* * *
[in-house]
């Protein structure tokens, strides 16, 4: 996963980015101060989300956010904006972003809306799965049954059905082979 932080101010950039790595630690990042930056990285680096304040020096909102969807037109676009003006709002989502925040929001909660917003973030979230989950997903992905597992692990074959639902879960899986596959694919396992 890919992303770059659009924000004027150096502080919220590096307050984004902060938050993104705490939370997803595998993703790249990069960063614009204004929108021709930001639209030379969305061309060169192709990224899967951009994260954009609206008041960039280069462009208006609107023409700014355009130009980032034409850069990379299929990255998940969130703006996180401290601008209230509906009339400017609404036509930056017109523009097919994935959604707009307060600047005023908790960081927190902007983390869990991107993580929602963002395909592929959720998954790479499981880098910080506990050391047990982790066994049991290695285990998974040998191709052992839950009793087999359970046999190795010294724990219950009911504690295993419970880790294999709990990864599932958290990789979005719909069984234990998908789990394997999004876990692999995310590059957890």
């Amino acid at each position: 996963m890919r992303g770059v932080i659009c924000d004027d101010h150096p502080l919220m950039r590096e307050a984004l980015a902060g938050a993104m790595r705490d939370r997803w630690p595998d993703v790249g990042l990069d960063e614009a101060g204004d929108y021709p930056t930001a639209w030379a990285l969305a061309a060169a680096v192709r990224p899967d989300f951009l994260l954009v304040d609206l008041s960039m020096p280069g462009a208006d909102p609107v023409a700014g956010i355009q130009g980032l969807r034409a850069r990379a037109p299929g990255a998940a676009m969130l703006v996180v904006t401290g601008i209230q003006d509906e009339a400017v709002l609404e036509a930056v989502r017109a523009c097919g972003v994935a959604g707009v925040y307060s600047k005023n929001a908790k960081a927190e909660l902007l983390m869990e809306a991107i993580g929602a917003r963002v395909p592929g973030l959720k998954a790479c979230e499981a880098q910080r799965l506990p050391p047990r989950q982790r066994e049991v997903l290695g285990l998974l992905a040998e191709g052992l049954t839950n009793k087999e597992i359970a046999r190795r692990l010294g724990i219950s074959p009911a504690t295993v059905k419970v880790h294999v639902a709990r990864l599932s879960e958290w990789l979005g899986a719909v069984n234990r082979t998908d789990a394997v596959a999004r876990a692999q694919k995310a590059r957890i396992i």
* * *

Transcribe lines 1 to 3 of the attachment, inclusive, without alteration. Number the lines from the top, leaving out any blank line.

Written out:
[in-house]
């Protein structure tokens, strides 16, 4: 996963980015101060989300956010904006972003809306799965049954059905082979 932080101010950039790595630690990042930056990285680096304040020096909102969807037109676009003006709002989502925040929001909660917003973030979230989950997903992905597992692990074959639902879960899986596959694919396992 890919992303770059659009924000004027150096502080919220590096307050984004902060938050993104705490939370997803595998993703790249990069960063614009204004929108021709930001639209030379969305061309060169192709990224899967951009994260954009609206008041960039280069462009208006609107023409700014355009130009980032034409850069990379299929990255998940969130703006996180401290601008209230509906009339400017609404036509930056017109523009097919994935959604707009307060600047005023908790960081927190902007983390869990991107993580929602963002395909592929959720998954790479499981880098910080506990050391047990982790066994049991290695285990998974040998191709052992839950009793087999359970046999190795010294724990219950009911504690295993419970880790294999709990990864599932958290990789979005719909069984234990998908789990394997999004876990692999995310590059957890």
């Amino acid at each position: 996963m890919r992303g770059v932080i659009c924000d004027d101010h150096p502080l919220m950039r590096e307050a984004l980015a902060g938050a993104m790595r705490d939370r997803w630690p595998d993703v790249g990042l990069d960063e614009a101060g204004d929108y021709p930056t930001a639209w030379a990285l969305a061309a060169a680096v192709r990224p899967d989300f951009l994260l954009v304040d609206l008041s960039m020096p280069g462009a208006d909102p609107v023409a700014g956010i355009q130009g980032l969807r034409a850069r990379a037109p299929g990255a998940a676009m969130l703006v996180v904006t401290g601008i209230q003006d509906e009339a400017v709002l609404e036509a930056v989502r017109a523009c097919g972003v994935a959604g707009v925040y307060s600047k005023n929001a908790k960081a927190e909660l902007l983390m869990e809306a991107i993580g929602a917003r963002v395909p592929g973030l959720k998954a790479c979230e499981a880098q910080r799965l506990p050391p047990r989950q982790r066994e049991v997903l290695g285990l998974l992905a040998e191709g052992l049954t839950n009793k087999e597992i359970a046999r190795r692990l010294g724990i219950s074959p009911a504690t295993v059905k419970v880790h294999v639902a709990r990864l599932s879960e958290w990789l979005g899986a719909v069984n234990r082979t998908d789990a394997v596959a999004r876990a692999q694919k995310a590059r957890i396992i």